The emerging participative orientation of smart cities has lead to the implementation of various participation methods to include citizens in decision-making. They range from traditional such as workshops to innovative approaches supported by technology such as online platforms that allow citizens to submit ideas and vote for them with the expectation that the most popular ones will be implemented by the government. Recently, public displays (i.e. interfaces deployed in the public space to be accessible by any passerby) have been used as participation method. These devices possess qualities that are desirable in the context of citizen participation such as the ability to be interacted with by several citizens at a time, therefore fostering discussion, and their deployment in the urban space, thus being able to contextualize content that concerns its location. Furthermore, public displays are exempt from a limitation faced by the other participation methods. With these, citizens have to make a step forward to have the opportunity to participate (e.g. login to an online platform, attend a scheduled meeting), implying that it is challenging to attract citizens who are not already engaged in participation. On the contrary, citizens encounter public displays without explicitly looking for them, and can thus be offered a direct opportunity to participate. However, while comparing the advantages of participation methods is interesting, the reality is that citizen participation is implemented by several methods that need to be articulated together thoughtfully. While too many concurrent methods might overburden citizens and discourage them from participating altogether, combining methods can prove valuable. Such complementarity could consist in using the results of one method to fuel another (e.g. a civic hackathon fueled by citizens' input from an online platform and social media), or in alleviating the limitations of one method with another (e.g. complete a consultation on social media with a mail consultation to reach citizens who are not on social media). Therefore, when proposing a new participation method, it is essential to study how it can integrate efficiently with the others. In other terms, what are the synergies between this method and the others already put in place that can add value? This question remains unstudied for public displays, and is the focus of the UbiPart Project.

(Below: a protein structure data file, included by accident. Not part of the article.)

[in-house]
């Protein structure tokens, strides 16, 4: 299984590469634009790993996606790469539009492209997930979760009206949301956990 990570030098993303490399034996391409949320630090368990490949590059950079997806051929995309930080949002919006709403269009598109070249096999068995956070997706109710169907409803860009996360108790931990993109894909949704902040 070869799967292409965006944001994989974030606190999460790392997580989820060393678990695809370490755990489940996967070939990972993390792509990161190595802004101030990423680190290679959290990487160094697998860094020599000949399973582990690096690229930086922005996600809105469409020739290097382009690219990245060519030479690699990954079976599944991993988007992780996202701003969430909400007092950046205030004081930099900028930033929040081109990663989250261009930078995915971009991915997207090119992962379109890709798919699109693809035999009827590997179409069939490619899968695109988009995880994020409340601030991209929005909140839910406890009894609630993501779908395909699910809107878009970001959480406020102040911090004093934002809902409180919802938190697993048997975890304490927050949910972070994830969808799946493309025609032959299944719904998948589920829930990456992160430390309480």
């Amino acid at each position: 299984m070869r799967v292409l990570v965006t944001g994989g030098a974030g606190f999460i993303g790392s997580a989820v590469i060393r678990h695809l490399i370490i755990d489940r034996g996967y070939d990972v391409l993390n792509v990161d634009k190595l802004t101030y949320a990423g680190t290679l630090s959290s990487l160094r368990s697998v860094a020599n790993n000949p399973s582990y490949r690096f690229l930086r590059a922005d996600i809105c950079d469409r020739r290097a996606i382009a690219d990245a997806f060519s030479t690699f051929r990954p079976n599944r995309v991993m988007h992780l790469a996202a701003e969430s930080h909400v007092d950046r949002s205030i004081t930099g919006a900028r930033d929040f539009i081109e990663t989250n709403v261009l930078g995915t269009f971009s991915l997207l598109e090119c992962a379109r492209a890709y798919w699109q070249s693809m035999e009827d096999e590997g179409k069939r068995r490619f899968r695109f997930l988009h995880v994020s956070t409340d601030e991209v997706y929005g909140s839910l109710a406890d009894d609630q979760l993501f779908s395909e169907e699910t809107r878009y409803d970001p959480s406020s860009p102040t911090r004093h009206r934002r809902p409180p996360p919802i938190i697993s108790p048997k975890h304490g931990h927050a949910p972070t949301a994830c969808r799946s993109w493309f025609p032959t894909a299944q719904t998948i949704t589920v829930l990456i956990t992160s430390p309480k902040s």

|Title of host publication||The 15th International Conference on Research Challenges in Information Science|
|Publication status||Accepted/In press - May 2021|
|Event||International Conference on Research Challenges in Information Science - |
Duration: 11 May 2021 → 14 May 2021
Conference number: 15
|Conference||International Conference on Research Challenges in Information Science|
|Period||11/05/21 → 14/05/21|